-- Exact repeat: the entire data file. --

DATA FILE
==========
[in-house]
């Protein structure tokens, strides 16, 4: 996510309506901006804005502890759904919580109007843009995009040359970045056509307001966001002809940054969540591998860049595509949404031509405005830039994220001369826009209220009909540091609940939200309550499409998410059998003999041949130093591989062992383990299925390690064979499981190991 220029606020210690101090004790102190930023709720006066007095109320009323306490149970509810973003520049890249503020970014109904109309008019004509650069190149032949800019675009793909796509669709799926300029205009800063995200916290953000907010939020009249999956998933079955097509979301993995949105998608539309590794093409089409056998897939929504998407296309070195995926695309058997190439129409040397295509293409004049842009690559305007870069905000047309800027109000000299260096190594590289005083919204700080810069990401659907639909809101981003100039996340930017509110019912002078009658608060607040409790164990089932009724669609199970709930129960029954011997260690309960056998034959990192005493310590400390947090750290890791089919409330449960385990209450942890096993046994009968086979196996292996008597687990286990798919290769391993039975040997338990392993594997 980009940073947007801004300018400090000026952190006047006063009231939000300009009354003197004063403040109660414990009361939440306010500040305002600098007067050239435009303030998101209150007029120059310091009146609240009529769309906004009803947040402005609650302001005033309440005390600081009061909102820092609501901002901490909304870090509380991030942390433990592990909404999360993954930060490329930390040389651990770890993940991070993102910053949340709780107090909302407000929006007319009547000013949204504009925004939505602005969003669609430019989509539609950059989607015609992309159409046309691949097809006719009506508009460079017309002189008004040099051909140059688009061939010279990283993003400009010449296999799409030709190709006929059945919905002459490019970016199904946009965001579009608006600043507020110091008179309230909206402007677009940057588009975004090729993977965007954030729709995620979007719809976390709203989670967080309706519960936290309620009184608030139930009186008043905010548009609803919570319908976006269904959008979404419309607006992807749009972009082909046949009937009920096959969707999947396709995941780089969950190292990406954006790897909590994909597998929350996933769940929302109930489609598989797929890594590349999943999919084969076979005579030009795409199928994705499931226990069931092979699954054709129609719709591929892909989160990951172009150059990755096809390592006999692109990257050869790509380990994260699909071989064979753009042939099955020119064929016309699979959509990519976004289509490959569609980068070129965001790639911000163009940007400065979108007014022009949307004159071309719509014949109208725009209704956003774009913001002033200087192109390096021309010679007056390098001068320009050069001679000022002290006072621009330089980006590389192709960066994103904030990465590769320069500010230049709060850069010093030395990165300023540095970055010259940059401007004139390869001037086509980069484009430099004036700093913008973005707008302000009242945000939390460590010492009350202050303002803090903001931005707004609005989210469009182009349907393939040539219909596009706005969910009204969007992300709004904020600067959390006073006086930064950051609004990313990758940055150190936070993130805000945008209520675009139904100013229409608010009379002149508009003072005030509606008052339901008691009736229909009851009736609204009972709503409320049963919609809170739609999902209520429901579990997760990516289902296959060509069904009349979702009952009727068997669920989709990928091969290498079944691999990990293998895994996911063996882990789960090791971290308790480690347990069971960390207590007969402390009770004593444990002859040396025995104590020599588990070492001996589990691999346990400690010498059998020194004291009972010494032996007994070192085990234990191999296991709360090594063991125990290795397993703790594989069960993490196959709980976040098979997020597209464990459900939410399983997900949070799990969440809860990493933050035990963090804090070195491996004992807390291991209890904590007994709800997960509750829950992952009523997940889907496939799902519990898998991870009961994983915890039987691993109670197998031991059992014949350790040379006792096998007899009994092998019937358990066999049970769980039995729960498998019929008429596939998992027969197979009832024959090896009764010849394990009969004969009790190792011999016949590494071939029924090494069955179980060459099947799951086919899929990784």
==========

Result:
[in-house]
């Protein structure tokens, strides 16, 4: 996510309506901006804005502890759904919580109007843009995009040359970045056509307001966001002809940054969540591998860049595509949404031509405005830039994220001369826009209220009909540091609940939200309550499409998410059998003999041949130093591989062992383990299925390690064979499981190991 220029606020210690101090004790102190930023709720006066007095109320009323306490149970509810973003520049890249503020970014109904109309008019004509650069190149032949800019675009793909796509669709799926300029205009800063995200916290953000907010939020009249999956998933079955097509979301993995949105998608539309590794093409089409056998897939929504998407296309070195995926695309058997190439129409040397295509293409004049842009690559305007870069905000047309800027109000000299260096190594590289005083919204700080810069990401659907639909809101981003100039996340930017509110019912002078009658608060607040409790164990089932009724669609199970709930129960029954011997260690309960056998034959990192005493310590400390947090750290890791089919409330449960385990209450942890096993046994009968086979196996292996008597687990286990798919290769391993039975040997338990392993594997 980009940073947007801004300018400090000026952190006047006063009231939000300009009354003197004063403040109660414990009361939440306010500040305002600098007067050239435009303030998101209150007029120059310091009146609240009529769309906004009803947040402005609650302001005033309440005390600081009061909102820092609501901002901490909304870090509380991030942390433990592990909404999360993954930060490329930390040389651990770890993940991070993102910053949340709780107090909302407000929006007319009547000013949204504009925004939505602005969003669609430019989509539609950059989607015609992309159409046309691949097809006719009506508009460079017309002189008004040099051909140059688009061939010279990283993003400009010449296999799409030709190709006929059945919905002459490019970016199904946009965001579009608006600043507020110091008179309230909206402007677009940057588009975004090729993977965007954030729709995620979007719809976390709203989670967080309706519960936290309620009184608030139930009186008043905010548009609803919570319908976006269904959008979404419309607006992807749009972009082909046949009937009920096959969707999947396709995941780089969950190292990406954006790897909590994909597998929350996933769940929302109930489609598989797929890594590349999943999919084969076979005579030009795409199928994705499931226990069931092979699954054709129609719709591929892909989160990951172009150059990755096809390592006999692109990257050869790509380990994260699909071989064979753009042939099955020119064929016309699979959509990519976004289509490959569609980068070129965001790639911000163009940007400065979108007014022009949307004159071309719509014949109208725009209704956003774009913001002033200087192109390096021309010679007056390098001068320009050069001679000022002290006072621009330089980006590389192709960066994103904030990465590769320069500010230049709060850069010093030395990165300023540095970055010259940059401007004139390869001037086509980069484009430099004036700093913008973005707008302000009242945000939390460590010492009350202050303002803090903001931005707004609005989210469009182009349907393939040539219909596009706005969910009204969007992300709004904020600067959390006073006086930064950051609004990313990758940055150190936070993130805000945008209520675009139904100013229409608010009379002149508009003072005030509606008052339901008691009736229909009851009736609204009972709503409320049963919609809170739609999902209520429901579990997760990516289902296959060509069904009349979702009952009727068997669920989709990928091969290498079944691999990990293998895994996911063996882990789960090791971290308790480690347990069971960390207590007969402390009770004593444990002859040396025995104590020599588990070492001996589990691999346990400690010498059998020194004291009972010494032996007994070192085990234990191999296991709360090594063991125990290795397993703790594989069960993490196959709980976040098979997020597209464990459900939410399983997900949070799990969440809860990493933050035990963090804090070195491996004992807390291991209890904590007994709800997960509750829950992952009523997940889907496939799902519990898998991870009961994983915890039987691993109670197998031991059992014949350790040379006792096998007899009994092998019937358990066999049970769980039995729960498998019929008429596939998992027969197979009832024959090896009764010849394990009969004969009790190792011999016949590494071939029924090494069955179980060459099947799951086919899929990784």